Furthermore, relocating to another city, often with a much higher cost of living, is expensive, and doing this without a steady income is a huge financial burden. Many current students and recent graduates are already significantly in debt from student loans, and with the rising cost of college have to dig themselves even further in debt because of the social pressure to work for free as an “investment.”

“It’s like buying a lotto ticket, but for a lot more than a few dollars at a local gas station,” Josh Montes, a senior at Cornell University, tells me. During his college career, Montes has held four different internships, three of which were unpaid, mostly financed by odd jobs he worked while interning full time, as well as his savings from working while he was in high school.

“It adds up, and it’s completely defective if you want to succeed," says Montes. "Some families can afford to pay for their son or daughter to have an internship. However, if you are from a lower-income background, you need to provide for yourself through loans and grants--if you can get them-- or from generous family members who probably can’t afford it anyway. It is a financial burden that other students simply don’t have to face.”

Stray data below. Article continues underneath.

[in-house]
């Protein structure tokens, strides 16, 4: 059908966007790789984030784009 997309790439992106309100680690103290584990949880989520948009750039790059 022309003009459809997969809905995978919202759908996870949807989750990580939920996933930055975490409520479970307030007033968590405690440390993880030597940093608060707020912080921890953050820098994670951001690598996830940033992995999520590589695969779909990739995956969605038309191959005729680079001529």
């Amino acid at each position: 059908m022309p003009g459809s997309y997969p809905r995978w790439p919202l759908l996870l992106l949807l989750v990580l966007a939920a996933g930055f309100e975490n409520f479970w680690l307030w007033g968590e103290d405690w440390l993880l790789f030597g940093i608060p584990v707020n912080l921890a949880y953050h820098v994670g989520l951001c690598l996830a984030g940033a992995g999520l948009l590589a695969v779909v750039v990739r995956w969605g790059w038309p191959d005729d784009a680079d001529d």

As family incomes stagnate, and tuition rises at an average of five percent across the board for both public and private schools, many students are too busy trying to put themselves through college to consider the financial burden of an unpaid internship. Although these students are sometimes able to make the necessary money to make ends meet at two, and sometimes three jobs, many are anxious that internship culture is leaving them behind by systematically favoring students and graduates from wealthier backgrounds.

“I would like to intern—it seems like it would be interesting,” Matthew, another college senior who works multiple jobs in order to put himself through school, tells me. “Plus I feel like my friends who intern are ahead of me in the job market. Those of us who have to work are left behind.”

Matthew is not alone; thousands of students work multiple service industry jobs at every hour possible while their more privileged peers are able to work, albeit unpaid, from nine to five. Though they are earning money, the feeling of exclusion is palpable, both from their friends’ experiences, and the eventual white-collar opportunities they may never access, despite a college degree.

Internships have largely eradicated the possibility of breaking into the white-collar world through a salaried position, and internship culture has become a source of class division, favoring the privileged, pressuring others into financial sacrifices, and excluding others altogether. Pulling oneself up by the bootstraps is an increasingly rare phenomenon—and for this generation, is quickly becoming mythical. Now, it's understood that those who become the collective white collar of the world—the business managers, lawyers, investment bankers, television anchors, and politicians—are selected at a young age. That selection process, despite our supposed American values, is grounded in the privilege and pedigree of the elite.